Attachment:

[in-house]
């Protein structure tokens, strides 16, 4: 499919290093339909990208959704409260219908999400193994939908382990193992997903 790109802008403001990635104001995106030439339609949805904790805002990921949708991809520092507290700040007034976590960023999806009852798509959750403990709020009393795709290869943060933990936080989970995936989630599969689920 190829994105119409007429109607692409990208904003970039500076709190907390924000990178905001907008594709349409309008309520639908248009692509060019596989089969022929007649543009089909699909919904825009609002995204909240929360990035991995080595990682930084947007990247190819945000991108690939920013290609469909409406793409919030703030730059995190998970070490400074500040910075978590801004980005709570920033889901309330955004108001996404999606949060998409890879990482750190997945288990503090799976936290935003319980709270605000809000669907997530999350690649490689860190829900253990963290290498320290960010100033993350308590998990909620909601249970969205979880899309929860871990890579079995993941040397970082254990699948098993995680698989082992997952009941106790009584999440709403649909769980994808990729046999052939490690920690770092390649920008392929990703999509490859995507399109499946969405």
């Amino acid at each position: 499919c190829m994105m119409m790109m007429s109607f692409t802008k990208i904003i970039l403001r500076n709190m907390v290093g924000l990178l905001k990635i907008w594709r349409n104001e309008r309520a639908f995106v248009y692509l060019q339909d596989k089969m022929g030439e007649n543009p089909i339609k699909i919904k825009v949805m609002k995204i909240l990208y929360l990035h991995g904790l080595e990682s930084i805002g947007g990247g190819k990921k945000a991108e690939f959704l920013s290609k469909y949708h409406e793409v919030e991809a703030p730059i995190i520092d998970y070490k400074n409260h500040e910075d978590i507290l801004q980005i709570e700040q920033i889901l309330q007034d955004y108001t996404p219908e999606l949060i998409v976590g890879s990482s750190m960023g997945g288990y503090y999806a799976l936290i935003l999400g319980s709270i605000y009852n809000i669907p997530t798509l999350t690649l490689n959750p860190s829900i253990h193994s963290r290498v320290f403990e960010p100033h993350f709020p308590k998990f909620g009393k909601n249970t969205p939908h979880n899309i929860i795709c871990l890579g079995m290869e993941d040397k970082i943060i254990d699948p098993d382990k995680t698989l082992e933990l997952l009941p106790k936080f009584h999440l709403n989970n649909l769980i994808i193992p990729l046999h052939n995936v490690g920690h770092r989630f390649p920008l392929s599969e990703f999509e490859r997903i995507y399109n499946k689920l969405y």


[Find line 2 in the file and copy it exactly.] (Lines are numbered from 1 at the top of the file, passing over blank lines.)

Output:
């Protein structure tokens, strides 16, 4: 499919290093339909990208959704409260219908999400193994939908382990193992997903 790109802008403001990635104001995106030439339609949805904790805002990921949708991809520092507290700040007034976590960023999806009852798509959750403990709020009393795709290869943060933990936080989970995936989630599969689920 190829994105119409007429109607692409990208904003970039500076709190907390924000990178905001907008594709349409309008309520639908248009692509060019596989089969022929007649543009089909699909919904825009609002995204909240929360990035991995080595990682930084947007990247190819945000991108690939920013290609469909409406793409919030703030730059995190998970070490400074500040910075978590801004980005709570920033889901309330955004108001996404999606949060998409890879990482750190997945288990503090799976936290935003319980709270605000809000669907997530999350690649490689860190829900253990963290290498320290960010100033993350308590998990909620909601249970969205979880899309929860871990890579079995993941040397970082254990699948098993995680698989082992997952009941106790009584999440709403649909769980994808990729046999052939490690920690770092390649920008392929990703999509490859995507399109499946969405």